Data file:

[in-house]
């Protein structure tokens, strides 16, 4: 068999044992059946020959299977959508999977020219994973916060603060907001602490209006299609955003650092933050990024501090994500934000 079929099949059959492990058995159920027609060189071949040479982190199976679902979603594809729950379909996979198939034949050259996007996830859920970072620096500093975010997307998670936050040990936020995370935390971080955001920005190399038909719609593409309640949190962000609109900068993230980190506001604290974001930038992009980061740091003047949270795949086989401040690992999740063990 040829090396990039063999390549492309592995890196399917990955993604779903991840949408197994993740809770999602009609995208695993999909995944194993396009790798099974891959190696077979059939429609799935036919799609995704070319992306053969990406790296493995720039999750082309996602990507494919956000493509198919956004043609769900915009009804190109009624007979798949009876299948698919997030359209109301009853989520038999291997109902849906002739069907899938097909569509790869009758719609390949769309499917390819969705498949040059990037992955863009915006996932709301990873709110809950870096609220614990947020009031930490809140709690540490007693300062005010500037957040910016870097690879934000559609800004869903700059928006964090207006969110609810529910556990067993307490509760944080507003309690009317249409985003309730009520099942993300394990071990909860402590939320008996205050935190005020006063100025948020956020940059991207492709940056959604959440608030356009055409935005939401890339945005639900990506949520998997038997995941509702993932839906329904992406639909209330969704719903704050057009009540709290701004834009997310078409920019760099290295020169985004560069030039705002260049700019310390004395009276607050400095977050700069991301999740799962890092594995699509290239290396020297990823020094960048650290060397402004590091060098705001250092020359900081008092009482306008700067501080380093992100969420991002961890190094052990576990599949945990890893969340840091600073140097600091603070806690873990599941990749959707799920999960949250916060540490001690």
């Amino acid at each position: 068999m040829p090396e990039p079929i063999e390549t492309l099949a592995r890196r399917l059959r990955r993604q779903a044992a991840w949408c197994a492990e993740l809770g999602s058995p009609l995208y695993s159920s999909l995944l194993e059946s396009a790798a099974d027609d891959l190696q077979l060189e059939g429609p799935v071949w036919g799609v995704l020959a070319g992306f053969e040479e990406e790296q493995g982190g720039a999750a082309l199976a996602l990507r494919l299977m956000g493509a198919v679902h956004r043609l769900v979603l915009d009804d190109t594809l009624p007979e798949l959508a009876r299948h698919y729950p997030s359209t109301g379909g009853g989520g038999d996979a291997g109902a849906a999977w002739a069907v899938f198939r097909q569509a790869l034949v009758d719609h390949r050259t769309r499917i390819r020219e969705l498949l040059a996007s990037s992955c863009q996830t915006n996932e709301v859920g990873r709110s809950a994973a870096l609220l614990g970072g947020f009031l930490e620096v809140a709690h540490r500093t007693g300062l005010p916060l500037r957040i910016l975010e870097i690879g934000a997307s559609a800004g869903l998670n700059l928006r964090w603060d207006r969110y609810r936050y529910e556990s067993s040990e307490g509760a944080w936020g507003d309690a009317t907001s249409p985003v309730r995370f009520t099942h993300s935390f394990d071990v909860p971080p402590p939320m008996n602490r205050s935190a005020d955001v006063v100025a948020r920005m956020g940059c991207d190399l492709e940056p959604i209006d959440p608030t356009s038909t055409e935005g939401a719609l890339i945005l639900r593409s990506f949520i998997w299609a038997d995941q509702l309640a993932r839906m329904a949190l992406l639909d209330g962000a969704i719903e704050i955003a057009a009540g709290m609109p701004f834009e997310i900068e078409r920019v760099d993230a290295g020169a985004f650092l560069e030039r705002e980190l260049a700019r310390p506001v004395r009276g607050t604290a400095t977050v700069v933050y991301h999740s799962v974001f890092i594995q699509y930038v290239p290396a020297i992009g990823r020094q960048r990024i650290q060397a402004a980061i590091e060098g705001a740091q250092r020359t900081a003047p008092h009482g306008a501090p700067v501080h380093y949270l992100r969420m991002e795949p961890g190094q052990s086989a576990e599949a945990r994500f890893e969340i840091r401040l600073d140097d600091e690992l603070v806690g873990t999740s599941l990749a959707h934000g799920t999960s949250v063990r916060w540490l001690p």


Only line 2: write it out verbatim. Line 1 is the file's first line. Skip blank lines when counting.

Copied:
């Protein structure tokens, strides 16, 4: 068999044992059946020959299977959508999977020219994973916060603060907001602490209006299609955003650092933050990024501090994500934000 079929099949059959492990058995159920027609060189071949040479982190199976679902979603594809729950379909996979198939034949050259996007996830859920970072620096500093975010997307998670936050040990936020995370935390971080955001920005190399038909719609593409309640949190962000609109900068993230980190506001604290974001930038992009980061740091003047949270795949086989401040690992999740063990 040829090396990039063999390549492309592995890196399917990955993604779903991840949408197994993740809770999602009609995208695993999909995944194993396009790798099974891959190696077979059939429609799935036919799609995704070319992306053969990406790296493995720039999750082309996602990507494919956000493509198919956004043609769900915009009804190109009624007979798949009876299948698919997030359209109301009853989520038999291997109902849906002739069907899938097909569509790869009758719609390949769309499917390819969705498949040059990037992955863009915006996932709301990873709110809950870096609220614990947020009031930490809140709690540490007693300062005010500037957040910016870097690879934000559609800004869903700059928006964090207006969110609810529910556990067993307490509760944080507003309690009317249409985003309730009520099942993300394990071990909860402590939320008996205050935190005020006063100025948020956020940059991207492709940056959604959440608030356009055409935005939401890339945005639900990506949520998997038997995941509702993932839906329904992406639909209330969704719903704050057009009540709290701004834009997310078409920019760099290295020169985004560069030039705002260049700019310390004395009276607050400095977050700069991301999740799962890092594995699509290239290396020297990823020094960048650290060397402004590091060098705001250092020359900081008092009482306008700067501080380093992100969420991002961890190094052990576990599949945990890893969340840091600073140097600091603070806690873990599941990749959707799920999960949250916060540490001690």